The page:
12 Aug 19. UK police may buy more helicopters. The UK’s National Police Air Service (NPAS) has begun a process that could see the operator acquire a batch of new helicopters. According to tender documents, the provider has started a survey of the market to assess the availability, capability and cost of different rotorcraft types. Cirium’s Fleets Analyzer lists the NPAS as operating a 19-strong fleet, all from Airbus Helicopters: 15 H135s and four EC145s. The most elderly aircraft are a pair of H135 light-twins that are both 17 years old, although six helicopters in total are more than 15 years old. The NPAS declines to comment on its fleet strategy. However, the tender documents list the “soft market engagement” as related to “aircraft renewal”.
Given that the service has steadily shrunk in aircraft and base numbers since its inception, it is unlikely that any new helicopters will be used for fleet expansion.
When the NPAS launched in 2012, it had 25 helicopters across 23 bases, against 19 at 15 locations presently.
“NPAS’s intention is to explore what is within the market to assist with a procurement strategy, should purchase of new aircraft happen,” it says. The market evaluation runs until 3 September. (Source: News Now/FlightGlobal)
10 Aug 19. UK DASA seeks proposals for metasurface technology competition. The UK Government’s Defence and Security Accelerator (DASA), along with the Ministry of Defence (MoD), is inviting proposals for phase two of the metasurface technology competition. The competition is looking for companies that can harness advances in metasurface technology to maintain an electromagnetic tactical advantage for the front-line.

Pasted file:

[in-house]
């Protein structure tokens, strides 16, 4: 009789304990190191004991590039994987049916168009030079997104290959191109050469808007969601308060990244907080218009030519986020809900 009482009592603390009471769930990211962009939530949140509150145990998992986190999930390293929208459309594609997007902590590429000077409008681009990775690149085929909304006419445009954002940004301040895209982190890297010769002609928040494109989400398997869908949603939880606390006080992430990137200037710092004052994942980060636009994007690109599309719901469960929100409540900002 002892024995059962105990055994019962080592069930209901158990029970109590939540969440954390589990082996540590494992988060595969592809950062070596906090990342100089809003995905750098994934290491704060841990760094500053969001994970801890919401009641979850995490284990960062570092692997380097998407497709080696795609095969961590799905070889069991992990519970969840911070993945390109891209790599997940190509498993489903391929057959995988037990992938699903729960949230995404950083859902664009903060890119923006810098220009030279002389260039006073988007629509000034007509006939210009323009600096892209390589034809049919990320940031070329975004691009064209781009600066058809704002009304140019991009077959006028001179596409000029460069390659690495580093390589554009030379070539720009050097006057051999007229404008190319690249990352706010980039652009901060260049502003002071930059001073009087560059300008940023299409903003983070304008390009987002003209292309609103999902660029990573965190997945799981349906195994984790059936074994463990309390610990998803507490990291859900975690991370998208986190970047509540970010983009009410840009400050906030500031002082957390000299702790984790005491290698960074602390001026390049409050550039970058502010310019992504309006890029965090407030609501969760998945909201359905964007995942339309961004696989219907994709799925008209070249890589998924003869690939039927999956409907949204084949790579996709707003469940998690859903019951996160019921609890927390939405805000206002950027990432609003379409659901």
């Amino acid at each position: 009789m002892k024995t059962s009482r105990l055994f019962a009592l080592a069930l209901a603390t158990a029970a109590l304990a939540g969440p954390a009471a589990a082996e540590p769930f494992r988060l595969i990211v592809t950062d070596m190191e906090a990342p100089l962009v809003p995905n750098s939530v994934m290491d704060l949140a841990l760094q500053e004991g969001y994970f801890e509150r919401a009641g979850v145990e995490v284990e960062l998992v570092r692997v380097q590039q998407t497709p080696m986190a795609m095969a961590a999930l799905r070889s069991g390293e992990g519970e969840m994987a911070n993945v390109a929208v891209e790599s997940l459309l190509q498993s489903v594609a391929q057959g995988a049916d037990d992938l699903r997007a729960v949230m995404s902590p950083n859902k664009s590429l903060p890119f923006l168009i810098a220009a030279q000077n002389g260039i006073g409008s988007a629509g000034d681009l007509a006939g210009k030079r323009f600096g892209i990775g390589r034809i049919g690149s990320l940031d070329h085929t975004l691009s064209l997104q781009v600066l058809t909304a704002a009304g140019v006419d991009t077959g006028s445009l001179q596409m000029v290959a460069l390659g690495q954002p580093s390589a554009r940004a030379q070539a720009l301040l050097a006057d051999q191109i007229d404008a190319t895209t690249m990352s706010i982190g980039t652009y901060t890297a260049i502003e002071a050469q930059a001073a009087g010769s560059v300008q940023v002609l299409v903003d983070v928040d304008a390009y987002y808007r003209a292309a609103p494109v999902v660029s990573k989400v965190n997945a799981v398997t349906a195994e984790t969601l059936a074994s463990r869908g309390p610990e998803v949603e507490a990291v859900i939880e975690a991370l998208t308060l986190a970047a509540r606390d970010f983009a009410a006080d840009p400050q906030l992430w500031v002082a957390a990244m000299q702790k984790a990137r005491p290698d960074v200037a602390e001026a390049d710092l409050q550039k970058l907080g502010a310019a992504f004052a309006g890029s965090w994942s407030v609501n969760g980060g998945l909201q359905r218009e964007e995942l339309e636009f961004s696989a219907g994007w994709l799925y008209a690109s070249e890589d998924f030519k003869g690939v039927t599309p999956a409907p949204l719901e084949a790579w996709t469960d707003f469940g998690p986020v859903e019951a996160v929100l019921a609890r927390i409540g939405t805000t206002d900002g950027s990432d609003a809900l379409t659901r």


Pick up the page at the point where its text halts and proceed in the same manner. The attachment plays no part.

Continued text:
DASA intends to integrate the innovative solutions into devices and onto platforms to maintain ‘effectiveness in the increasingly congested electromagnetic environment’.
In a statement, DASA said: “Advantage may be realised by sensing and communication superiority over an adversary. This applies equally to enhancing your own capabilities, degrading those of your adversaries, or being better able to differentiate your own signals from those in the congested environment.”
The advanced metasurfaces technology is expected to provide an improved understanding of the battlefield and facilitate secure communication by allowing better control of electromagnetic waves.
In addition, the solution will cut costs and reduce device footprint.
The competition seeks to invite experts in the private sector and academia to help develop the innovations.
Under the first phase of the competition, DASA awarded contracts to nine companies.
Companies looking to participate in phase two will have to submit proposals incorporating metasurface science for applications in defence and security.
The final round of the phase will require companies to make a practical demonstration of the work to defence and security end users.
DASA added: “We are keen to promote teaming between organisations from across industry, academia, and broader supply chains to develop the role of metasurfaces in relevant applications.”
The metasurfaces competition phase two is set to be launched at a demonstration day for phase one next month.